Instructions to Make a Parachute Cord Lanyard

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Parachute cord, called paracord, army craft cord or 550 cord, is a nylon cord that is strong, lightweight and durable. It also dries quickly and is resistant to mildew and rot, making it an ideal material for outdoor activities. When you make a lanyard out of parachute cord, you not only have a tool for holding and attaching items, you also have access to a length of strong cord to help you out in an emergency.

Buying Parachute Cord

  • You can find numerous colors of parachute cord at army surplus stores, camping stores and survival stores, as well as online. The most common type of parachute cord is 550 cord, which can hold a load of 550 pounds. However, you can also buy 450 cord and 350 cord, which hold loads of 450 and 350 pounds respectively. Each foot of parachute cord equals about 1 inch of a finished lanyard, so for a 5-inch lanyard to hang from your belt, you will need 5 feet of parachute cord. For a 20 inch lanyard to hang around your neck, you will need 20 feet of parachute cord.

Making a Parachute Cord Lanyard

  • A parachute cord lanyard consists of a series of loops and knots attached to a key chain, hook or other such item. A tight weave uses more cord, which can be useful if you want access to as much cord as possible in case of an emergency. However, if you plan to loop the lanyard around your wrist or wear it around your neck, a tight weave can be uncomfortable.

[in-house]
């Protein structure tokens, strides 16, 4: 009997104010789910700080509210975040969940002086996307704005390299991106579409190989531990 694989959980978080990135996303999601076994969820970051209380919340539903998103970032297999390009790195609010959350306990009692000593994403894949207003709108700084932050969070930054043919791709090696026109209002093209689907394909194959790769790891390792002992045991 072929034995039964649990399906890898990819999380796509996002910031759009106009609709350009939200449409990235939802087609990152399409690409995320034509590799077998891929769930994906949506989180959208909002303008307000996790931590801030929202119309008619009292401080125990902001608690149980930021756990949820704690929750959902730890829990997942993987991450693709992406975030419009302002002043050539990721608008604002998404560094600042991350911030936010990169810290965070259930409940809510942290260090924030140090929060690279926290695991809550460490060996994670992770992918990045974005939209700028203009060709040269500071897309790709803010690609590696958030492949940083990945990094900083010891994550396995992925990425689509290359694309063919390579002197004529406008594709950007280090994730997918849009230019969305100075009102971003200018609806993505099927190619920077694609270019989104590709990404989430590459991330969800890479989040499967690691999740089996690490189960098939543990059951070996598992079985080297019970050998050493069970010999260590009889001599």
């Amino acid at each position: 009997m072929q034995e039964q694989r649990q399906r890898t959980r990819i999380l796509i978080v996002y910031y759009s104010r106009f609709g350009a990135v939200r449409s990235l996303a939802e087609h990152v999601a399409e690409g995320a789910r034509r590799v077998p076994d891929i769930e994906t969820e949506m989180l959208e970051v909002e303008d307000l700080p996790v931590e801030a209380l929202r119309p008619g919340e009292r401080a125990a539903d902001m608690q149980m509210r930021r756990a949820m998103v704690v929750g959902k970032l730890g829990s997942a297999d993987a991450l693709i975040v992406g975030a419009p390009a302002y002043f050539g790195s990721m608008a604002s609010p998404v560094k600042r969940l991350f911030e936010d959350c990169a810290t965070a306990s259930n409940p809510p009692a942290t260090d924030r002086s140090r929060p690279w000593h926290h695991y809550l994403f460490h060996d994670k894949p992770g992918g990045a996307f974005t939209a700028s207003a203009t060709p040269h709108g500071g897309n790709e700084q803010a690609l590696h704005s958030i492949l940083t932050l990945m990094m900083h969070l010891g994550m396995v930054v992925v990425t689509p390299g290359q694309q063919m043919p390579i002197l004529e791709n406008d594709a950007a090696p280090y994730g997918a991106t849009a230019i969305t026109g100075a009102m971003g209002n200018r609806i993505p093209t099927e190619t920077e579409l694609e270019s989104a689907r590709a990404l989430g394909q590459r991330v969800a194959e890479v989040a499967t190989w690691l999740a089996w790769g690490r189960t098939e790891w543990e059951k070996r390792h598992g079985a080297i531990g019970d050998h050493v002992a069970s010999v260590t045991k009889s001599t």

Knots for Making Parachute Cord Lanyards

  • You can use a variety of knots for making your parachute cord lanyard, from simple overhand knots to more complex sailors knots, snake knots and Chinese knots. Many of the knots are similar to those used in macrame handcrafting.

Using a Lanyard in an Emergency

  • If you have an emergency and need your parachute cord, you can just undo the knots and cut off what you need. If you need thinner pieces of cord, you can even slit open the outer layer of the parachute cord and access the seven thin cords of nylon inside.

References

  • Photo Credit Jupiterimages/Photos.com/Getty Images
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